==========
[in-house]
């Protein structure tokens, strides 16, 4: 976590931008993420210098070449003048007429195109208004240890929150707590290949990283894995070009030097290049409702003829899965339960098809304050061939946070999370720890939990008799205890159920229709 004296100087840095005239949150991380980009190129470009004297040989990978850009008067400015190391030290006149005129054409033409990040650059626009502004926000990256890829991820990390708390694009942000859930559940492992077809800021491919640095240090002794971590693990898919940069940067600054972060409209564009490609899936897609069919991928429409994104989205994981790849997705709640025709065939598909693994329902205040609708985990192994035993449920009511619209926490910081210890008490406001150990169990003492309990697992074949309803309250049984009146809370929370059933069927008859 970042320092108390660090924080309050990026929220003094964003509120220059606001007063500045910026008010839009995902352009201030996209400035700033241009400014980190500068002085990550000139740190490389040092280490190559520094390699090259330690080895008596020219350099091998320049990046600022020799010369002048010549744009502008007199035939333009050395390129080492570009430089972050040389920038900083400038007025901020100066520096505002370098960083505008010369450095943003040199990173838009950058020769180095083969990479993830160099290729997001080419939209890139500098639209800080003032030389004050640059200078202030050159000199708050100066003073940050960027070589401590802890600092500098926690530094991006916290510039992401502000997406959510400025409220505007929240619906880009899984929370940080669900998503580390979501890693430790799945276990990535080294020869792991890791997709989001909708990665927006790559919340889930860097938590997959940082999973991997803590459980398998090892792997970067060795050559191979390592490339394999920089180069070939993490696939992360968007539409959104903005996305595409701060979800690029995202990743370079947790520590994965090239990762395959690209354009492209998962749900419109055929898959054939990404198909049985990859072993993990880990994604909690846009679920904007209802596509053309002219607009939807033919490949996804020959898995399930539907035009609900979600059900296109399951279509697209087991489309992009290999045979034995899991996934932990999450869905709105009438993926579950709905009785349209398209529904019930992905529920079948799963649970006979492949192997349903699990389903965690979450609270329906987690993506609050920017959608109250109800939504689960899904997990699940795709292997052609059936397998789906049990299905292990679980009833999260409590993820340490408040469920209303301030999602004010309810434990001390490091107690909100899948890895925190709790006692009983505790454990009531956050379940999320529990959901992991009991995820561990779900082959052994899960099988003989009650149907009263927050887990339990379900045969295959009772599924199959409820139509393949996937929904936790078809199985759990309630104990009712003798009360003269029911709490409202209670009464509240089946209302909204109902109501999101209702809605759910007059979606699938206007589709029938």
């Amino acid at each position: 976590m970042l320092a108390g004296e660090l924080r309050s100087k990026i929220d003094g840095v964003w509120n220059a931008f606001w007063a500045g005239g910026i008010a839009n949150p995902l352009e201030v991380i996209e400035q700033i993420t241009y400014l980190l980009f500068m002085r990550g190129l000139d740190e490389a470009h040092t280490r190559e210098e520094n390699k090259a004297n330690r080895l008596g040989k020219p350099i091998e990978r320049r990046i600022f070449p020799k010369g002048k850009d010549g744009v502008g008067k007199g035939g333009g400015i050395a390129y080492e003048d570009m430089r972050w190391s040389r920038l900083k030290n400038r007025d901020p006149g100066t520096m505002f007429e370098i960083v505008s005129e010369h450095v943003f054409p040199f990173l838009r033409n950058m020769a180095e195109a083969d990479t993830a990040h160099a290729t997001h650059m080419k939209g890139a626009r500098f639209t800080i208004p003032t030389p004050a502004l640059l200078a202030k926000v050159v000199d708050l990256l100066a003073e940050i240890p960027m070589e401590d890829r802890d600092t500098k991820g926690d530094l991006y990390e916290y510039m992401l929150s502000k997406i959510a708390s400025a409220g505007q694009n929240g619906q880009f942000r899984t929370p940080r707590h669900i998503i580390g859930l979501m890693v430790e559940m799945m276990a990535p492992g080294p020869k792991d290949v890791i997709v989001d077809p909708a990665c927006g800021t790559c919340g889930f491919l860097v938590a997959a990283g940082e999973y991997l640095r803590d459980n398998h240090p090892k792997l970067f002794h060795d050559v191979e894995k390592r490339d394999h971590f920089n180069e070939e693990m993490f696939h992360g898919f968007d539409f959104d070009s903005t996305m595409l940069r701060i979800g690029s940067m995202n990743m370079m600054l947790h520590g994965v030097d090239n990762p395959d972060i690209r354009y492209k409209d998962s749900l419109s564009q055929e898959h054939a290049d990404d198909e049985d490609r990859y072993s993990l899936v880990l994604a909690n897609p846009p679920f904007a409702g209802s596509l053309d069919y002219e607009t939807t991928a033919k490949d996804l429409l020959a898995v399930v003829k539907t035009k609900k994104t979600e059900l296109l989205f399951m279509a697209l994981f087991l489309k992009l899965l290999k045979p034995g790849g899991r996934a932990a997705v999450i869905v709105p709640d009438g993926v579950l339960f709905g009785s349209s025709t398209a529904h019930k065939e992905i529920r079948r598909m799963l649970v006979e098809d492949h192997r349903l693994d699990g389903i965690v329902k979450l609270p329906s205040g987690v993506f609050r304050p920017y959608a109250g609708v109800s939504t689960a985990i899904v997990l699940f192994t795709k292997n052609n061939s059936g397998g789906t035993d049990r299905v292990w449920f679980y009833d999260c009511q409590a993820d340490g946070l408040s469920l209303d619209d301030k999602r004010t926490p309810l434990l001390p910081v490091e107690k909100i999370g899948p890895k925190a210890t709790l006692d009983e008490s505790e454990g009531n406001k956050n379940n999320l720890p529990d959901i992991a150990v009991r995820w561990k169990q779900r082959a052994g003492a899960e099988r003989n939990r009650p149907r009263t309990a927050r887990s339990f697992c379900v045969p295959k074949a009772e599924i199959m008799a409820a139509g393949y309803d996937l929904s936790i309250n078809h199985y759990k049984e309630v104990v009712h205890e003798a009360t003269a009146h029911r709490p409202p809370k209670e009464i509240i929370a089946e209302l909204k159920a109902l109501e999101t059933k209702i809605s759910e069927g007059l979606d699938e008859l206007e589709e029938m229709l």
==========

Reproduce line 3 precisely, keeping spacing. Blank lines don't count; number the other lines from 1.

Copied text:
């Amino acid at each position: 976590m970042l320092a108390g004296e660090l924080r309050s100087k990026i929220d003094g840095v964003w509120n220059a931008f606001w007063a500045g005239g910026i008010a839009n949150p995902l352009e201030v991380i996209e400035q700033i993420t241009y400014l980190l980009f500068m002085r990550g190129l000139d740190e490389a470009h040092t280490r190559e210098e520094n390699k090259a004297n330690r080895l008596g040989k020219p350099i091998e990978r320049r990046i600022f070449p020799k010369g002048k850009d010549g744009v502008g008067k007199g035939g333009g400015i050395a390129y080492e003048d570009m430089r972050w190391s040389r920038l900083k030290n400038r007025d901020p006149g100066t520096m505002f007429e370098i960083v505008s005129e010369h450095v943003f054409p040199f990173l838009r033409n950058m020769a180095e195109a083969d990479t993830a990040h160099a290729t997001h650059m080419k939209g890139a626009r500098f639209t800080i208004p003032t030389p004050a502004l640059l200078a202030k926000v050159v000199d708050l990256l100066a003073e940050i240890p960027m070589e401590d890829r802890d600092t500098k991820g926690d530094l991006y990390e916290y510039m992401l929150s502000k997406i959510a708390s400025a409220g505007q694009n929240g619906q880009f942000r899984t929370p940080r707590h669900i998503i580390g859930l979501m890693v430790e559940m799945m276990a990535p492992g080294p020869k792991d290949v890791i997709v989001d077809p909708a990665c927006g800021t790559c919340g889930f491919l860097v938590a997959a990283g940082e999973y991997l640095r803590d459980n398998h240090p090892k792997l970067f002794h060795d050559v191979e894995k390592r490339d394999h971590f920089n180069e070939e693990m993490f696939h992360g898919f968007d539409f959104d070009s903005t996305m595409l940069r701060i979800g690029s940067m995202n990743m370079m600054l947790h520590g994965v030097d090239n990762p395959d972060i690209r354009y492209k409209d998962s749900l419109s564009q055929e898959h054939a290049d990404d198909e049985d490609r990859y072993s993990l899936v880990l994604a909690n897609p846009p679920f904007a409702g209802s596509l053309d069919y002219e607009t939807t991928a033919k490949d996804l429409l020959a898995v399930v003829k539907t035009k609900k994104t979600e059900l296109l989205f399951m279509a697209l994981f087991l489309k992009l899965l290999k045979p034995g790849g899991r996934a932990a997705v999450i869905v709105p709640d009438g993926v579950l339960f709905g009785s349209s025709t398209a529904h019930k065939e992905i529920r079948r598909m799963l649970v006979e098809d492949h192997r349903l693994d699990g389903i965690v329902k979450l609270p329906s205040g987690v993506f609050r304050p920017y959608a109250g609708v109800s939504t689960a985990i899904v997990l699940f192994t795709k292997n052609n061939s059936g397998g789906t035993d049990r299905v292990w449920f679980y009833d999260c009511q409590a993820d340490g946070l408040s469920l209303d619209d301030k999602r004010t926490p309810l434990l001390p910081v490091e107690k909100i999370g899948p890895k925190a210890t709790l006692d009983e008490s505790e454990g009531n406001k956050n379940n999320l720890p529990d959901i992991a150990v009991r995820w561990k169990q779900r082959a052994g003492a899960e099988r003989n939990r009650p149907r009263t309990a927050r887990s339990f697992c379900v045969p295959k074949a009772e599924i199959m008799a409820a139509g393949y309803d996937l929904s936790i309250n078809h199985y759990k049984e309630v104990v009712h205890e003798a009360t003269a009146h029911r709490p409202p809370k209670e009464i509240i929370a089946e209302l909204k159920a109902l109501e999101t059933k209702i809605s759910e069927g007059l979606d699938e008859l206007e589709e029938m229709l």